If one of the Host's Heroes has a greater Irresponsibility level than the Escapading Hero, the defenders can use his Irresponsibility to set the Stronghold's number of defensive improvements rather than that of the Escapading Hero.

Final Loot

image rights: Travis Archer, signed 8/9

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Satan, in his infinite hubris, declared a Last Stand against himself for the bone throne of Hell.

After a pitched battle between the local representatives of the damned and a surprise cameo by the archangel Bob Ross, victory ultimately went to the Demon of Treachery - the spirit of an evil hot dog who gave Flamer Shaftglutton food poisoning once.

Photo: Travis Archer
From "Battle for the Glory of Satan!"
Elements shown: LEGO

If the defending Host declines to spend his remaining Budget to bolster his forces for the Final Battle, whatever Unit Inches are left over become bonus Treasure Loot in the defenders' Stronghold. If the defending forces successfully repel the attack and the Host retains possession of the Treasure, it returns to the Hosting Hero's Budget and he can continue his campaign as normal.

Even if the Host's forces face certain defeat, they can take revenge from beyond the grave by helping an ally escape with their Treasure to use against the attackers in later battles.

Story-critical Loot can't be removed from the battlefield in a Final Battle. Players are free to invent whatever Koincidences they need to in order to keep critical plot items on the table until the Final Battle is complete.

Story-Critical Loot Example: The Triangles of Power

Example: An ancient Trianglist prophecy tells of three Triangles of Power that can grant the power to destroy one third of the world in a single meteor strike. If successful, this would be Ossum enough to end the timeline and kick off a new Rekonstruktion, and so the selfless dinosaur Hero Thanosaurus Rex undertakes the righteous quest to collect the Triangles and combine them into a Million Bazillion Glove.

Opposing him in this noble endeavor are the Heroes of a dozen civilizations. Their alliance is led by Capital A, whose belief in minifig property rights outweighs any amount of Ossumness that might result from planetary destruction.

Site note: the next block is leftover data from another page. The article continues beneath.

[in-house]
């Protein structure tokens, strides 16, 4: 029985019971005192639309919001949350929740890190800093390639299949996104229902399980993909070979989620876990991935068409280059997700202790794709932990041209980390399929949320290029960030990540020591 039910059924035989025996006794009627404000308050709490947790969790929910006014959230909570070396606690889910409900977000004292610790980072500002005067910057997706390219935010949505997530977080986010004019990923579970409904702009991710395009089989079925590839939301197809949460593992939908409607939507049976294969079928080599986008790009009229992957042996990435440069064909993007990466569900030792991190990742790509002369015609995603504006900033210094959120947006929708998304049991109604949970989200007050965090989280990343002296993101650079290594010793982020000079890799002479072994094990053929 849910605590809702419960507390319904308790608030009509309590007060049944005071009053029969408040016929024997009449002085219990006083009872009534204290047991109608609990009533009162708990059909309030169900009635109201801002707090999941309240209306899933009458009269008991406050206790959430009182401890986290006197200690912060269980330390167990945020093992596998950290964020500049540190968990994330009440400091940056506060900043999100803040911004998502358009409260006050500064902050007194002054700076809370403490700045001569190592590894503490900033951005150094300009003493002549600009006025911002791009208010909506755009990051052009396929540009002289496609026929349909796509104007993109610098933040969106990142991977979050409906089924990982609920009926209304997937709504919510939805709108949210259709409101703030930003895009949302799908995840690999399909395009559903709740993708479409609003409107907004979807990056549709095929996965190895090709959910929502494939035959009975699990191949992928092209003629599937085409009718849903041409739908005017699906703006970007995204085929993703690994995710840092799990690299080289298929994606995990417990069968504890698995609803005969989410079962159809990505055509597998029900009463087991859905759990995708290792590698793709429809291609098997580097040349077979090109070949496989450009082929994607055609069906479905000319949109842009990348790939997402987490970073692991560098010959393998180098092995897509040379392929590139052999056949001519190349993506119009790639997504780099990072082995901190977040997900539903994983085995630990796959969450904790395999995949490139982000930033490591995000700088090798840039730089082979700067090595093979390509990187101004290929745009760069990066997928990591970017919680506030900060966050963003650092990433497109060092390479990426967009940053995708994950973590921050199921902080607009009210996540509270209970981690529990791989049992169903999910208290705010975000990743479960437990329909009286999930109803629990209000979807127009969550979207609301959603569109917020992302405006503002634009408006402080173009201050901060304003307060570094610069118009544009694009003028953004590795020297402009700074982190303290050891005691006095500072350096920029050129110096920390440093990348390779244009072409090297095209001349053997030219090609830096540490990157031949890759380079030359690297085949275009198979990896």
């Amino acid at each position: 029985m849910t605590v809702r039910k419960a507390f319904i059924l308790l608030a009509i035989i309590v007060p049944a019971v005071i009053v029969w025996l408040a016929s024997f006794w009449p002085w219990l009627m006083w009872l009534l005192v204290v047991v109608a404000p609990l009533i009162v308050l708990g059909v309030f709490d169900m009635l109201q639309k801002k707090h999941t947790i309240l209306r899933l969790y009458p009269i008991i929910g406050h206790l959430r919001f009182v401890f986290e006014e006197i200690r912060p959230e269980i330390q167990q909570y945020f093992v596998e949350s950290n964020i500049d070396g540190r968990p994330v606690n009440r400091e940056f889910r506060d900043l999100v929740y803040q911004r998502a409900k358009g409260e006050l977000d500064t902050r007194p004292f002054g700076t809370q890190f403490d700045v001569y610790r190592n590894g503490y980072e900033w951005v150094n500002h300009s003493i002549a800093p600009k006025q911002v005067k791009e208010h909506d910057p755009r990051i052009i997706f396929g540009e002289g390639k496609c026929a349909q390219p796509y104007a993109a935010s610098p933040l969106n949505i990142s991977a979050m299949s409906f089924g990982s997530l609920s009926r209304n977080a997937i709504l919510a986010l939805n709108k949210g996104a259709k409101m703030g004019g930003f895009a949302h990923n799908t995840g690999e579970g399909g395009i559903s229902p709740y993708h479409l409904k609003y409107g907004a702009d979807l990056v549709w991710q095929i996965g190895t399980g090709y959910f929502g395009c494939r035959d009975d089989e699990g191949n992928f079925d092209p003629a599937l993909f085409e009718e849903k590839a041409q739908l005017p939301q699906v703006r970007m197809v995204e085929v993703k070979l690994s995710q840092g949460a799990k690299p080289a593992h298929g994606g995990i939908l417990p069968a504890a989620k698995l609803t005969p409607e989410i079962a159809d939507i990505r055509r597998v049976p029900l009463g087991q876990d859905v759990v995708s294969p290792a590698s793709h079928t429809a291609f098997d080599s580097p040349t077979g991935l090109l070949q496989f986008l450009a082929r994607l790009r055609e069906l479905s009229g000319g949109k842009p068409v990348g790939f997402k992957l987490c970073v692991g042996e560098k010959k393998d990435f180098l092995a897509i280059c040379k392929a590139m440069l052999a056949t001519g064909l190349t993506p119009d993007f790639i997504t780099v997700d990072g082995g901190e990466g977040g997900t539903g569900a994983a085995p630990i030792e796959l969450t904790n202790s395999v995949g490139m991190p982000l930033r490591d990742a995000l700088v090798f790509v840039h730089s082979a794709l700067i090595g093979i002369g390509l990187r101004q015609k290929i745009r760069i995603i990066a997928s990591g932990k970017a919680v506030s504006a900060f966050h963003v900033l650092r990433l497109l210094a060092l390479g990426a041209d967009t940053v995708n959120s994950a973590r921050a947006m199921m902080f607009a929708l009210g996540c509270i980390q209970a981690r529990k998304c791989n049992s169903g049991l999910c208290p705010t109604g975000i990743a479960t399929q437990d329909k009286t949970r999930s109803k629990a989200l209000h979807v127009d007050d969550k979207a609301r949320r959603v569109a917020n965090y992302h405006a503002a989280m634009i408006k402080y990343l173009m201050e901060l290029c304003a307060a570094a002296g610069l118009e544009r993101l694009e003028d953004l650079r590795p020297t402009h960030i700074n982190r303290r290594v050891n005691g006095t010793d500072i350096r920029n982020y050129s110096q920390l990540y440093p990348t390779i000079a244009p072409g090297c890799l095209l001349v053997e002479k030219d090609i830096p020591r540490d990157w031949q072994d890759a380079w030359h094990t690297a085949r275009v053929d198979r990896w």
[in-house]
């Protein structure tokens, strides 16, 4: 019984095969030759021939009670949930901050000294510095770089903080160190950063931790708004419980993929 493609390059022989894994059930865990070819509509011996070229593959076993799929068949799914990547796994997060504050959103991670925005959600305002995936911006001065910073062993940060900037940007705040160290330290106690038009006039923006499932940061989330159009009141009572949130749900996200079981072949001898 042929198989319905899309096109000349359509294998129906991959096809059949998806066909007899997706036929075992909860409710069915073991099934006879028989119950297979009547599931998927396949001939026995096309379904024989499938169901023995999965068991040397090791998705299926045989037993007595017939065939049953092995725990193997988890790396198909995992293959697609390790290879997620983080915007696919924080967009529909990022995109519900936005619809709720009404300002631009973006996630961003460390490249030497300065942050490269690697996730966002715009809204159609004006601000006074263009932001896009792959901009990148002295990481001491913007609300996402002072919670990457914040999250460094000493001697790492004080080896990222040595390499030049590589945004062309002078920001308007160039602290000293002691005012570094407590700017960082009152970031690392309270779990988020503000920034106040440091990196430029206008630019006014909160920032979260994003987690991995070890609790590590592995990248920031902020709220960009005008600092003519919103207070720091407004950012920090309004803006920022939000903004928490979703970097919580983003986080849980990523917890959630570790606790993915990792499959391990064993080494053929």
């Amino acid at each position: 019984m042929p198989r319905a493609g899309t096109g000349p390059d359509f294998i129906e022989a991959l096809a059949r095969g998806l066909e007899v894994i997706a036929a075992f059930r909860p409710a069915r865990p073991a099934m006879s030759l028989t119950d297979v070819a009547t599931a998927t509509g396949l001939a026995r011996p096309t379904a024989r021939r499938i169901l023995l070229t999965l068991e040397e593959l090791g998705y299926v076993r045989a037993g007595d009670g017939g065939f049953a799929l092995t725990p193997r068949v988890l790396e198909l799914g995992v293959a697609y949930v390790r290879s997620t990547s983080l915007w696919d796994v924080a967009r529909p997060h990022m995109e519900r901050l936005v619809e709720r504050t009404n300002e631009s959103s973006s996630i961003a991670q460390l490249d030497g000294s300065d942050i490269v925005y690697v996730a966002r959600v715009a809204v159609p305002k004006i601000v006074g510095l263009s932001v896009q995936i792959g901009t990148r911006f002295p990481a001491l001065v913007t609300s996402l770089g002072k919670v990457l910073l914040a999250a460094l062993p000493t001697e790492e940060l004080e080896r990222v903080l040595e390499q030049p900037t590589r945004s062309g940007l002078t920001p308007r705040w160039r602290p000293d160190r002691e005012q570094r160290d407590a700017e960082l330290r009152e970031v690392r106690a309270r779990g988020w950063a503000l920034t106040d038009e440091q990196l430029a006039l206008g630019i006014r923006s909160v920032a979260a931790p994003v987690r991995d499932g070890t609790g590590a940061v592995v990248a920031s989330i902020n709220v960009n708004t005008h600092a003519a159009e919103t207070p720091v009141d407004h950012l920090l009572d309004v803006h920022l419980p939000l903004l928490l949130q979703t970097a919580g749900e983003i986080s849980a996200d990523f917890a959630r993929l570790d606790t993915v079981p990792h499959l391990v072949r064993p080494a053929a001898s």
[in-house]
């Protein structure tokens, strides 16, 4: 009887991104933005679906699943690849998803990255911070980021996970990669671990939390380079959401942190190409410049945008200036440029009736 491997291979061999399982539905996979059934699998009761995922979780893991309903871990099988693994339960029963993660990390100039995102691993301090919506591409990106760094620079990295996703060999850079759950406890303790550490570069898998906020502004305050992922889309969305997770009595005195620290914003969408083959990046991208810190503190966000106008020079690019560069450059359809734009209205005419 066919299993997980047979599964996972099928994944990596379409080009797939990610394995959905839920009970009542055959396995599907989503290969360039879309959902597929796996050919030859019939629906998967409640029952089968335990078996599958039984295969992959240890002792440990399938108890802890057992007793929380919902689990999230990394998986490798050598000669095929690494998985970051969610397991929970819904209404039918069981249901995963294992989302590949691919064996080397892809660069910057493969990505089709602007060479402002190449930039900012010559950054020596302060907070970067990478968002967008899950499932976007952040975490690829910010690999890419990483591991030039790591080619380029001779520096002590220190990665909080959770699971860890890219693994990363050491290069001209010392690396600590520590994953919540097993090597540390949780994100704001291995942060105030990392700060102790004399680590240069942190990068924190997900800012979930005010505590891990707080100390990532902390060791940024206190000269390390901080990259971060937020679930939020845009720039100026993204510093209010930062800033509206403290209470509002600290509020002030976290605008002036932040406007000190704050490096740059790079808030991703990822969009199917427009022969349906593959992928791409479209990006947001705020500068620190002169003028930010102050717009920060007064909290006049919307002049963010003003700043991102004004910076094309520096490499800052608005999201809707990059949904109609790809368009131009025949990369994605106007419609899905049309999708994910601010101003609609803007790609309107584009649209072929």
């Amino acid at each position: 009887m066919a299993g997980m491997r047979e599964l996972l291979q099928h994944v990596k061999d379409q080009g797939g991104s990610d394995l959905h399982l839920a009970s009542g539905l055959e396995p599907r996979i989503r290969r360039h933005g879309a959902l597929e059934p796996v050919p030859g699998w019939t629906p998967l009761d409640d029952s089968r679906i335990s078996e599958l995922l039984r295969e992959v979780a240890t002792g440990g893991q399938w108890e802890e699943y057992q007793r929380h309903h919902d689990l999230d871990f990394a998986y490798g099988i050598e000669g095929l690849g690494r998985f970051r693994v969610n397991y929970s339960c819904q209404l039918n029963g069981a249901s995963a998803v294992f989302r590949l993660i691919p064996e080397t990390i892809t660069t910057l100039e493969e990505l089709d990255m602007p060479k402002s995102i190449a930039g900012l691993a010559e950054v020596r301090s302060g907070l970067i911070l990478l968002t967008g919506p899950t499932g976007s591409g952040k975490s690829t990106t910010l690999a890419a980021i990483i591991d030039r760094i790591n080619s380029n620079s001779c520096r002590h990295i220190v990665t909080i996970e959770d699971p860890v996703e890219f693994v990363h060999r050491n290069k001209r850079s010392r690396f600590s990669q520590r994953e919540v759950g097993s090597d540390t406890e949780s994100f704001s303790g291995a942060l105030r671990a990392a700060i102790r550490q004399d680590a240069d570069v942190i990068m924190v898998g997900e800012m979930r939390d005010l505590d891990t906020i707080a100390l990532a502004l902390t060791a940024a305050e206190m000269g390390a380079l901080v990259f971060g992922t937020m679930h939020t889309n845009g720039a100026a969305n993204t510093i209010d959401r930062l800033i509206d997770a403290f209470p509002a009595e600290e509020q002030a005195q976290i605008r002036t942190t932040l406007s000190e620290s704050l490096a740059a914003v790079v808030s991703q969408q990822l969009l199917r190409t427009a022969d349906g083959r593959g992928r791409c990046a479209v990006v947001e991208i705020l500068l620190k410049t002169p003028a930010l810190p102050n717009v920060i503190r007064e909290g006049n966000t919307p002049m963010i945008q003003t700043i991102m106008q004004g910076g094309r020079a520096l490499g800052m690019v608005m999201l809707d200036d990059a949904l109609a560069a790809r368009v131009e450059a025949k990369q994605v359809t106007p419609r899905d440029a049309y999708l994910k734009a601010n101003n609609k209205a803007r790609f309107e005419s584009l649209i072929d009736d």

After a series of daring Escapades, Thanosaurus has managed to capture two of the three Triangles. Capital A and his allies have secured the third, and are defending it from Thanosaurus's forces in a Final Battle.

In a normal Escapade, any Hero on either side could grab one of the Triangles and escape with it, dragging out the campaign into further Escapades. In a Final Battle, the fate of the Triangles and the world will be decided once and for all, and any Hero holding a Triangle is forced to stand and fight.

The Last Stand

In a Final Battle, the Host's Hero and Garrison can choose to Fight Losing Battles at any time, regardless of whether they meet the usual requirements. The Hero might use the opportunity to strike a desperate final blow against his attackers, he may try to pull off a daring final escape even as his campaign ends in defeat, or his goal might be to smuggle out the seeds of some future Hero's campaign against his victorious enemies. Regardless of the success or failure of his efforts, the Hero's adventures in the campaign are over after Fighting a Losing Final Battle.

If an Escapading Hero decides it's time for his own story to end, he can declare a Final Battle against himself and make a Last Stand against his enemies. The Hero acts as both Escapading Hero and Host, and uses his own Irresponsibility for the number of defense improvements to the Stronghold.

At the beginning of a Last Stand, the defending Hero and Garrison can immediately Fight a Losing Battle. Regardless of the outcome, a Last Stand is always the end of its Hero's story arc in the campaign.